“Classical western-progressive-democratic” thought is not only not true, it’s now the facade by which the Anglo-American cryptocracy brings peaceful, democratic love bombs to the rest of the world. In Quigley’s treatise, evil Russia was defeated in the great game, leading to the rise of the western “new world order,” destined to bring scientific utopia. Amazingly, Tragedy & Hope contains several sections that detail the funding of communism and socialism by the Anglo-establishment, not because the elites are actually communists, but because communism can have a functional purpose for obtaining certain ends. I have detailed several times in my essays and articles that the West funded and established communism-socialism, largely for the purpose of the centralization of wealth, and its transferal overseas.
I have also detailed for years how, since my college days made clear, the “left” and “right” are a faux divide that arises from the French Revolution. In the revolution, at the Estates General, the new provisional government was divided between the left Jacobins (who sat on the left), and the right Girondins (who sat on the right). What everyone seems to forget or be ignorant of, is that both of these movements are “liberal” or, more properly, revolutionary. The Girdondins favored a nobility and merchant class dominance in the new government, while the Jacobin revolutionaries thought an actual and total communistic scheme could be established. The Jacobins and their ilk are responsible for the bloodbath of the “Committee for Public Safety.”
For Quigley, the period following the era or revolutions is thus one of enlightened progressivism and so-called freedom. Within the first hundred pages, Quigley manages to denigrate Russia as a backward, rural nation, incapable of mounting any real opposition to the British Empire. The “Great Game” just is that historic contest between the British Empire and Russia for control of the globe. This is also why I recommend Malachi Martin’s book Keys of this Blood, since Martin is clearly far more intelligent than Quigley, who appears to have less than an 8th grade level understanding of western religion, something that someone who attempts to write a massive tome on the West should obviously have a better sense of. Martin’s book is far more revelatory and instructional. In both, the “Great Game” is outlined in no uncertain terms, yet Martin includes the Vatican, something Quigley gives little to no mention of. Again, how is someone going to write a modern history of the West and be ignorant of a belief system held by a billion people? It is a similar situation in Norman Cantor’s The Civilization of the Middle Ages: Historians make terrible theologians.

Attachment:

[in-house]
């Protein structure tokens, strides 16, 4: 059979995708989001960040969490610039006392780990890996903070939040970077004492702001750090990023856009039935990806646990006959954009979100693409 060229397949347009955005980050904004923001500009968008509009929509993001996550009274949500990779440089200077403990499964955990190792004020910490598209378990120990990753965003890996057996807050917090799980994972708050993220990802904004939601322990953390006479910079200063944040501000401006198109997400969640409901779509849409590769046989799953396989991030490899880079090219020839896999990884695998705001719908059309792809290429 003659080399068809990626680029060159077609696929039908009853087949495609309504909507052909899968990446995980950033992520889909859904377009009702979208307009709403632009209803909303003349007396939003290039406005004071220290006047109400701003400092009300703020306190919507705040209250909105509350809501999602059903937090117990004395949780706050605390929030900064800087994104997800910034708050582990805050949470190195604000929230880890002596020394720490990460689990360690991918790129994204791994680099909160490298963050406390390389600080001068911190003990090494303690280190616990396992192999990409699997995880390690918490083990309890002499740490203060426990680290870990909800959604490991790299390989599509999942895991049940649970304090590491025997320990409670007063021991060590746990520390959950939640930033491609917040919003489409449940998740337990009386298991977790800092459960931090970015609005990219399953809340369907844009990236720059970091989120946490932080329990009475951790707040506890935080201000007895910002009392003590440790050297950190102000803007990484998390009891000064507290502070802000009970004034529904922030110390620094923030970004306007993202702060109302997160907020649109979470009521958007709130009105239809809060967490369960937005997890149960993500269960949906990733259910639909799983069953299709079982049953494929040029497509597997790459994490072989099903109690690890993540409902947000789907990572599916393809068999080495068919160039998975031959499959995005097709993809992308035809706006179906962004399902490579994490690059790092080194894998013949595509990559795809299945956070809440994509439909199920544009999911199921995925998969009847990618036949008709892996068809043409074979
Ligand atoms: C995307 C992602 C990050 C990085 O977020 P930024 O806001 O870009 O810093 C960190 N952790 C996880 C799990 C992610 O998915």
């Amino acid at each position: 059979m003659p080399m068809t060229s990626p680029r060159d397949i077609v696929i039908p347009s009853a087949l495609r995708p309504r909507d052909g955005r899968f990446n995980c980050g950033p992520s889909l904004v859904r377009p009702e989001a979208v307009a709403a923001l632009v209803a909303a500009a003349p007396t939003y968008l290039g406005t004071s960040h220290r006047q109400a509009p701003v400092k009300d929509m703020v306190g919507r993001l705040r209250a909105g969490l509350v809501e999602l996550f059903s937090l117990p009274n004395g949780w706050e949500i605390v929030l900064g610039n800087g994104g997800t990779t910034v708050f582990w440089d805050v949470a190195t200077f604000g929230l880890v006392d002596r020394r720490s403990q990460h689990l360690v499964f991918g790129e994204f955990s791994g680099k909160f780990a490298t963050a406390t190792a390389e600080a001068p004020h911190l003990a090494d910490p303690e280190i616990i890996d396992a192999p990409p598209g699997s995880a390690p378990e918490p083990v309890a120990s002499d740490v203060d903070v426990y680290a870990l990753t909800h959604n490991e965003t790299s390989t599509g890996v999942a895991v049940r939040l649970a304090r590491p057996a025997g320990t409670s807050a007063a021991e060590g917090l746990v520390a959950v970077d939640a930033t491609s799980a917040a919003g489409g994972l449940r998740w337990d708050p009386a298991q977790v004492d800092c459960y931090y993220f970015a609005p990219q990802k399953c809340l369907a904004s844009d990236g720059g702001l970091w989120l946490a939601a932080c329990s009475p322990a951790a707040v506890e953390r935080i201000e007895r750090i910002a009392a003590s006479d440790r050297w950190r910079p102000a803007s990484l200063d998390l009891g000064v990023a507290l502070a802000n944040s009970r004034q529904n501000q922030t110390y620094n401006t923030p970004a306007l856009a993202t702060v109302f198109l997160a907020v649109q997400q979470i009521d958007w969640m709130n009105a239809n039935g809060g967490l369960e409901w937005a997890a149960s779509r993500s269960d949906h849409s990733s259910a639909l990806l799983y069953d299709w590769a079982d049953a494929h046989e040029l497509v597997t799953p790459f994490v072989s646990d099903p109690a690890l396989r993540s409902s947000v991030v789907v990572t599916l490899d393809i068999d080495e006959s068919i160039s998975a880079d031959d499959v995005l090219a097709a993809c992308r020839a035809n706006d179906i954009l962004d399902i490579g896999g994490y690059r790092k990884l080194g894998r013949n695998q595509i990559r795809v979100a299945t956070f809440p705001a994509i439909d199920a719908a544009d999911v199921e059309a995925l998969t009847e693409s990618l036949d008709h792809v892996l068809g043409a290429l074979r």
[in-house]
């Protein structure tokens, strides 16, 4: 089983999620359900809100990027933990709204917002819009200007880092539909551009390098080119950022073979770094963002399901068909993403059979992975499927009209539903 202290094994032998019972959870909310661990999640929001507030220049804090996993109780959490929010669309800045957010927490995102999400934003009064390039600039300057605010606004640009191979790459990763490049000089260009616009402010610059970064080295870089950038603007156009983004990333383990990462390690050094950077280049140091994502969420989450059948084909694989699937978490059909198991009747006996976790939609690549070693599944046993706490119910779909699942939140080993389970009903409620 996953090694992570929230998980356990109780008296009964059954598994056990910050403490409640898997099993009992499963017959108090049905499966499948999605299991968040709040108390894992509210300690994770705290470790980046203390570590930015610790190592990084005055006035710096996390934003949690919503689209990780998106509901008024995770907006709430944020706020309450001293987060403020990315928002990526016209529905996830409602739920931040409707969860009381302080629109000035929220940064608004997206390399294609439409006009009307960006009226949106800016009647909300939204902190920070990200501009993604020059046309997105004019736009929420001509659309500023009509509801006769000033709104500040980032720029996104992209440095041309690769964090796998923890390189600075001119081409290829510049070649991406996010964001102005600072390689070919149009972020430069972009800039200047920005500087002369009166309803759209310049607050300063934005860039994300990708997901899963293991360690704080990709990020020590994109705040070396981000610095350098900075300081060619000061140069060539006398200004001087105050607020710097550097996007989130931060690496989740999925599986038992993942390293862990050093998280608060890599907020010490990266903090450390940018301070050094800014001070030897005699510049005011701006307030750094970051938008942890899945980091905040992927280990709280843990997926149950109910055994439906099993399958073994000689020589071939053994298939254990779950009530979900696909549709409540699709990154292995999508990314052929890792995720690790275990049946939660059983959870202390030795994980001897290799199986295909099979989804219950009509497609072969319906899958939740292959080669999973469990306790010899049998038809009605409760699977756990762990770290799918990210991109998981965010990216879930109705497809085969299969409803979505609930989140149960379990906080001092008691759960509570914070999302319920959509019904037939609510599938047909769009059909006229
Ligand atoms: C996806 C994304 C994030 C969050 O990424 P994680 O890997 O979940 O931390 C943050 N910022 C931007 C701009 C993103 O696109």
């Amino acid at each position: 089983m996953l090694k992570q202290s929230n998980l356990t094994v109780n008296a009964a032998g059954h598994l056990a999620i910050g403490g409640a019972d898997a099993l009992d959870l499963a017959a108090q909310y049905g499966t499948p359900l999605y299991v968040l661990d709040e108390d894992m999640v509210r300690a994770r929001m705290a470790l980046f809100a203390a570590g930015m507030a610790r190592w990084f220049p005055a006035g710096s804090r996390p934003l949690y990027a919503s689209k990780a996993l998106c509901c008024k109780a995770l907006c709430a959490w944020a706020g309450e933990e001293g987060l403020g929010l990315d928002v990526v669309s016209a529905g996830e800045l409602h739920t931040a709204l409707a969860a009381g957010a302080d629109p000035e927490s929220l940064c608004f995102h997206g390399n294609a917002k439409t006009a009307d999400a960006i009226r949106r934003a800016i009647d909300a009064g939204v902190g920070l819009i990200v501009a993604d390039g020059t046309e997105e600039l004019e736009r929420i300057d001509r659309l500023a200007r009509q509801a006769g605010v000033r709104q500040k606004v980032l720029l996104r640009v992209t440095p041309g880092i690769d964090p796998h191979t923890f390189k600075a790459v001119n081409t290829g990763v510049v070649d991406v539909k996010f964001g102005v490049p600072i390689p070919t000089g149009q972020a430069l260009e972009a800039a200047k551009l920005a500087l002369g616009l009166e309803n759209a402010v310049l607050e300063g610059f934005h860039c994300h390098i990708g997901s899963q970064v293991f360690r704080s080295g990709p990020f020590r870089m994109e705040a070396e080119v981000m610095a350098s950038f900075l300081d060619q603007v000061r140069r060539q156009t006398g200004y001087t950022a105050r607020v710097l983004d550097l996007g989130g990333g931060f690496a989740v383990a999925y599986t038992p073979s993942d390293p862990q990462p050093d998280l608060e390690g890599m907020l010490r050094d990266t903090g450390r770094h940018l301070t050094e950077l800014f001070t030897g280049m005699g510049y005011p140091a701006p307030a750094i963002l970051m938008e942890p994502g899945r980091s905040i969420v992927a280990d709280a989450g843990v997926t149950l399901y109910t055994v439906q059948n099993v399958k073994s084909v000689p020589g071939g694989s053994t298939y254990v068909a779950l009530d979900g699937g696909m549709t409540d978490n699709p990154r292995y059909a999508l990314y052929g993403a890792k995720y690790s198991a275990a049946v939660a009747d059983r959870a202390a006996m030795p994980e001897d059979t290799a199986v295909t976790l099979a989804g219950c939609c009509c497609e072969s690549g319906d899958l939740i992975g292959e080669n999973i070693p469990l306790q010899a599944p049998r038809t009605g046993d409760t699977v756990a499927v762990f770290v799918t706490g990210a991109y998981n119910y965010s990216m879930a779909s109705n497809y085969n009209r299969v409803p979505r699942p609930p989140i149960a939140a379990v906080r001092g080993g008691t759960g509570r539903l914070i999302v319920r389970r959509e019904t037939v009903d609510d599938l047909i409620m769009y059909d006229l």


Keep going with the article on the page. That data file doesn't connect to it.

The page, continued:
Aside from all that, it is also relevant that within the first fifty pages, Quigley lays out the entire international banking cartel system that the world presently lives under. Yes, the centralized federal reserve system in almost every nation was established, by design, as a control mechanism. With Quigley, there appears to be a slightly critical approbation of the system, yet oddly the very thing he appears to be critical of is the notion of currency being tied to a gold standard. Quigley has no problem outlining the ability of the central banks to set up fractional reserve fiat money issuance, because he appears to share what might be termed the “Keynesian” idea of government stimulus. Quigley writes as if inflation is a good thing, and deflation a bad thing.